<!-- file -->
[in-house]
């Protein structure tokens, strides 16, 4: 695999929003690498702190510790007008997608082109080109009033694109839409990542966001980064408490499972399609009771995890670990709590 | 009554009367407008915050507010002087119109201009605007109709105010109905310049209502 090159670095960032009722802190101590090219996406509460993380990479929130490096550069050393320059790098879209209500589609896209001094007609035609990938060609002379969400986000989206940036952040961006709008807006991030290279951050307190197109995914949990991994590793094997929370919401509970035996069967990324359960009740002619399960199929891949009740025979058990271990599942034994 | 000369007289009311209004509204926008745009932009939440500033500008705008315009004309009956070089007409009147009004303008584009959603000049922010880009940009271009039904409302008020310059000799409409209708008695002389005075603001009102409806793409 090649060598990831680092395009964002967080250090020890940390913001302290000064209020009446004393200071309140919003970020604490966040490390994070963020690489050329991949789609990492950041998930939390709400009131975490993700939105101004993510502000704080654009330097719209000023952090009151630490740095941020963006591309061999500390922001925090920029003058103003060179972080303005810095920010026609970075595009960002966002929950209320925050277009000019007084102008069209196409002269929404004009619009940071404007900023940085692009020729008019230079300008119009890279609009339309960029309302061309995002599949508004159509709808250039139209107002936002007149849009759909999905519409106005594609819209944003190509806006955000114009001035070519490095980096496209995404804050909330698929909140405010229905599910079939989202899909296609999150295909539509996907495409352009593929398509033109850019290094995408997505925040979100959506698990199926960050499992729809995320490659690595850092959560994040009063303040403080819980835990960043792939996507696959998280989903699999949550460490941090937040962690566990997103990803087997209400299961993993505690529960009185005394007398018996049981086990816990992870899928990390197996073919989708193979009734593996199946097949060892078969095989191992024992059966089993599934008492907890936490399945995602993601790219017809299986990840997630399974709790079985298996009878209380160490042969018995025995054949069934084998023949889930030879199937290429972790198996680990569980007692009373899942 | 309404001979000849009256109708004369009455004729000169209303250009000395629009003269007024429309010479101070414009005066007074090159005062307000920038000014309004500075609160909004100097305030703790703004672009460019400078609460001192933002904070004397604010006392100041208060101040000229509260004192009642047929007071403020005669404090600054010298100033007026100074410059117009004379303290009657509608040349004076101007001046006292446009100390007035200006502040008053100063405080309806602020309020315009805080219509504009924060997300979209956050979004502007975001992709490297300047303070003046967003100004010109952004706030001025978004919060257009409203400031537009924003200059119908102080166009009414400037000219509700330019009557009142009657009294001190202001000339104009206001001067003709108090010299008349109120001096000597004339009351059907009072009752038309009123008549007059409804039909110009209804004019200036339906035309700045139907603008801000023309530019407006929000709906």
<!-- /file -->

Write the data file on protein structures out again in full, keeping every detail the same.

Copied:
[in-house]
């Protein structure tokens, strides 16, 4: 695999929003690498702190510790007008997608082109080109009033694109839409990542966001980064408490499972399609009771995890670990709590 | 009554009367407008915050507010002087119109201009605007109709105010109905310049209502 090159670095960032009722802190101590090219996406509460993380990479929130490096550069050393320059790098879209209500589609896209001094007609035609990938060609002379969400986000989206940036952040961006709008807006991030290279951050307190197109995914949990991994590793094997929370919401509970035996069967990324359960009740002619399960199929891949009740025979058990271990599942034994 | 000369007289009311209004509204926008745009932009939440500033500008705008315009004309009956070089007409009147009004303008584009959603000049922010880009940009271009039904409302008020310059000799409409209708008695002389005075603001009102409806793409 090649060598990831680092395009964002967080250090020890940390913001302290000064209020009446004393200071309140919003970020604490966040490390994070963020690489050329991949789609990492950041998930939390709400009131975490993700939105101004993510502000704080654009330097719209000023952090009151630490740095941020963006591309061999500390922001925090920029003058103003060179972080303005810095920010026609970075595009960002966002929950209320925050277009000019007084102008069209196409002269929404004009619009940071404007900023940085692009020729008019230079300008119009890279609009339309960029309302061309995002599949508004159509709808250039139209107002936002007149849009759909999905519409106005594609819209944003190509806006955000114009001035070519490095980096496209995404804050909330698929909140405010229905599910079939989202899909296609999150295909539509996907495409352009593929398509033109850019290094995408997505925040979100959506698990199926960050499992729809995320490659690595850092959560994040009063303040403080819980835990960043792939996507696959998280989903699999949550460490941090937040962690566990997103990803087997209400299961993993505690529960009185005394007398018996049981086990816990992870899928990390197996073919989708193979009734593996199946097949060892078969095989191992024992059966089993599934008492907890936490399945995602993601790219017809299986990840997630399974709790079985298996009878209380160490042969018995025995054949069934084998023949889930030879199937290429972790198996680990569980007692009373899942 | 309404001979000849009256109708004369009455004729000169209303250009000395629009003269007024429309010479101070414009005066007074090159005062307000920038000014309004500075609160909004100097305030703790703004672009460019400078609460001192933002904070004397604010006392100041208060101040000229509260004192009642047929007071403020005669404090600054010298100033007026100074410059117009004379303290009657509608040349004076101007001046006292446009100390007035200006502040008053100063405080309806602020309020315009805080219509504009924060997300979209956050979004502007975001992709490297300047303070003046967003100004010109952004706030001025978004919060257009409203400031537009924003200059119908102080166009009414400037000219509700330019009557009142009657009294001190202001000339104009206001001067003709108090010299008349109120001096000597004339009351059907009072009752038309009123008549007059409804039909110009209804004019200036339906035309700045139907603008801000023309530019407006929000709906």